It’s great to promote uniqueness, first kids need to feel acceptance. It’s important to help your child socialize so they can get the security from that.
One summer in college I studied abroad, and there was a girl on the trip with us named Ariel. Actually, come to find out, her name was something a bit more average . When she went away to college she decided to change her name to Ariel because her real name was plain. And because people told her she looked like Ariel from the Little Mermaid. And she did. Except even prettier.
Ariel was weird. She was very smart, very odd, and fascinating. But she was troubled. She would not spend any money – no money at all – on food. So she would only eat what was given to her, what she saved, or what she could find in trash cans. Oh, and what she could “barter” with delivery people. She was also a vegan. Unless eggs were on the continental breakfast, and then she’d save some in a napkin for later.
Her parents were both professors at a prestigious university and, Ariel told me, they refused to let her cut her hair until she was at least a teenager. Her hair went to her knees or below for most of her life. And she wasn’t allowed to cut it.
Ariel had big issues. And I’m going to tell you, so does every other child who is “weird” and doesn’t fit in. And do you know why? Because acceptance and belonging are basic human needs. If a person doesn’t find acceptance within their family and peers they will begin to exhibit symptoms of rejection. And there is a word and a phrase for people who exhibit symptoms of rejection.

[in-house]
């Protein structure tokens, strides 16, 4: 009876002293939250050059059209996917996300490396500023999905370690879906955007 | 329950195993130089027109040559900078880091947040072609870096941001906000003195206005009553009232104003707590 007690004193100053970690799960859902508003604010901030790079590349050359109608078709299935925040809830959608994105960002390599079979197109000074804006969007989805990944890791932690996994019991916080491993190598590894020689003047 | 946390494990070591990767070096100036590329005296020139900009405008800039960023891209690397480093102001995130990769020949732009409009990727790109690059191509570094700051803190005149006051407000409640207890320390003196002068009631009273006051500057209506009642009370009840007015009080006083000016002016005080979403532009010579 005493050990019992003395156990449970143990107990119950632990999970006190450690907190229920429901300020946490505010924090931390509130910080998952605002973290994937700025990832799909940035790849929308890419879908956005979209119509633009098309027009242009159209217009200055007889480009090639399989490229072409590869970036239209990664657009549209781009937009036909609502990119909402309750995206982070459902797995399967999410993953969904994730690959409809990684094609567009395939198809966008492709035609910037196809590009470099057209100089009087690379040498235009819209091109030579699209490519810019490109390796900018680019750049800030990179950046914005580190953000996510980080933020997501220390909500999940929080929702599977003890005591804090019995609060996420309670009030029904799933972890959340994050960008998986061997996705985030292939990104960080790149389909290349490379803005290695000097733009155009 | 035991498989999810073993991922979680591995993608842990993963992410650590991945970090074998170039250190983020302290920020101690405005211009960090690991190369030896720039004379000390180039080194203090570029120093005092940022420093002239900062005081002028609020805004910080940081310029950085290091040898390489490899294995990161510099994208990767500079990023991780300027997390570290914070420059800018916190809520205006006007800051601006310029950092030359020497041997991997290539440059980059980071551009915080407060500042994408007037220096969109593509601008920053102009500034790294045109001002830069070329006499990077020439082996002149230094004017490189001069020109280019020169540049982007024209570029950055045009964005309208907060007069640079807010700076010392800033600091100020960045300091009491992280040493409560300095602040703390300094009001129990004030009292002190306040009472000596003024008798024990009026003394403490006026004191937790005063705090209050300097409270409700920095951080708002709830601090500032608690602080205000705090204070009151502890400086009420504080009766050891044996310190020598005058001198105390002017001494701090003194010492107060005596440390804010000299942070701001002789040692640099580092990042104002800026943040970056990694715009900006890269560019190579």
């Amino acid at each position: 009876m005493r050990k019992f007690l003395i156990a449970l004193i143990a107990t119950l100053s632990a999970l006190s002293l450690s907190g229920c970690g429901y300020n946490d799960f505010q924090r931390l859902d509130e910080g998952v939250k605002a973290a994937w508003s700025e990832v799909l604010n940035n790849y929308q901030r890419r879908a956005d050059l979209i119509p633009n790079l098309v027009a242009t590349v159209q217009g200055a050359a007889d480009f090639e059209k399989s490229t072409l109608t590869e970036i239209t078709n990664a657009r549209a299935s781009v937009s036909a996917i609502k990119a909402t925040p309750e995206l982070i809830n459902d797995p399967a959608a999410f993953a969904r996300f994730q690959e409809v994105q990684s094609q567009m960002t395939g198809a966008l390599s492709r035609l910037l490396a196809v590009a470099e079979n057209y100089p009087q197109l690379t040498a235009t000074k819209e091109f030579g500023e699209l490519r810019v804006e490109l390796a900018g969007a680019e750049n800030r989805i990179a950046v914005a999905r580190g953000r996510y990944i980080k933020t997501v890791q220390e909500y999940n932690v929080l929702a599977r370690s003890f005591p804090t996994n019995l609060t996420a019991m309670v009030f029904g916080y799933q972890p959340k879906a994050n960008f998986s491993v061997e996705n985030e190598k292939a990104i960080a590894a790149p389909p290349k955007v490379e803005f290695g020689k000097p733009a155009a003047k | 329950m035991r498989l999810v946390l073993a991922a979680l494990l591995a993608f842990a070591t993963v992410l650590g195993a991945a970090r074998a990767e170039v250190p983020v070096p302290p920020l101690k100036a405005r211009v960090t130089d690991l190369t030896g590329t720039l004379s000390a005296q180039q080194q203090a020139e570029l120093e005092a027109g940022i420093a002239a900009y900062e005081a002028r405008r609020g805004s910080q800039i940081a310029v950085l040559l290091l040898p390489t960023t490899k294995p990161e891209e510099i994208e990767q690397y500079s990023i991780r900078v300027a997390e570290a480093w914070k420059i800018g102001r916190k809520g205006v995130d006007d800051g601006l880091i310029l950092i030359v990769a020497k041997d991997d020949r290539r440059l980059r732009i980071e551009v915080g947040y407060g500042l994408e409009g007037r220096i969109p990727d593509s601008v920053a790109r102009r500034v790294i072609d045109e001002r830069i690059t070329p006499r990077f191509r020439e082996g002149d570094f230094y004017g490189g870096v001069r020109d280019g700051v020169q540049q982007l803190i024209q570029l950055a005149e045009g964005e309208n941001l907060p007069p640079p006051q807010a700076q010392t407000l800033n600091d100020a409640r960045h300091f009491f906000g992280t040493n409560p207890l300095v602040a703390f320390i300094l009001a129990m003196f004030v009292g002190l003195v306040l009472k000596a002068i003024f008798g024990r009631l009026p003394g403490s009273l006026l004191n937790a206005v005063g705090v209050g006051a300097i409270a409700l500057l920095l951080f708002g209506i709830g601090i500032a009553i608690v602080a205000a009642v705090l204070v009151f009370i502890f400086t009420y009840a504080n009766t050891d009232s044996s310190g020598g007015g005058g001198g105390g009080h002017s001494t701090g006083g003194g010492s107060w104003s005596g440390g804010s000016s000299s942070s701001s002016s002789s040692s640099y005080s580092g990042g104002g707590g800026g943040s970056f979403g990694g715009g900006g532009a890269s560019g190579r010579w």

The word is weird and the phrase is, “they’ve got issues.“
Because there’s a difference in someone who is unique yet fits in, and someone who doesn’t fit in then becomes bizarre for attention.
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“We are evolutionarily designed to be group mammals. Mammals need to fit in or they get ostracized and left for dead. Anyone who has been through junior high knows this is not just applicable to meerkats.” (source)
I’m not saying you need to encourage your children to be like the world. I’m saying it’s important our kids find others like them in their world. We should never try to make our kids be someone they’re not. Ever! We can, however, help show our kids how to find a place they naturally belong and thrive there.
It is from a place of belonging that someone can flourish as a unique individual.
1. Help them find and accept their group
You can’t change your children’s natural personality and temperaments. Maybe they are truly different than most other kids. And, honestly, that will be a good thing eventually. But even someone who is different and embraces that fact needs to belong somewhere. And not just at home. What happens at home determines how solid their foundation is upon which the rest of their life is built.
If they’re having trouble making friends at school, help the find a club, sport, activity or other group where they can meet like-minded kids. It’s okay if they don’t easily get along with others, but we shouldn’t leave them that way. We can help them with their social skills and let them seek out others with whom they naturally mesh.
2. Help them develop a positive self-image
Children need to hear they are loved and accepted for the way God made them. Musical, artistic, nerdy, brawny, etc. You brought them into your family and you love them. Help draw out your children’s positive attributes and qualities and call attention to them. Without giving empty compliments, praise your children for their good character and celebrate their successes.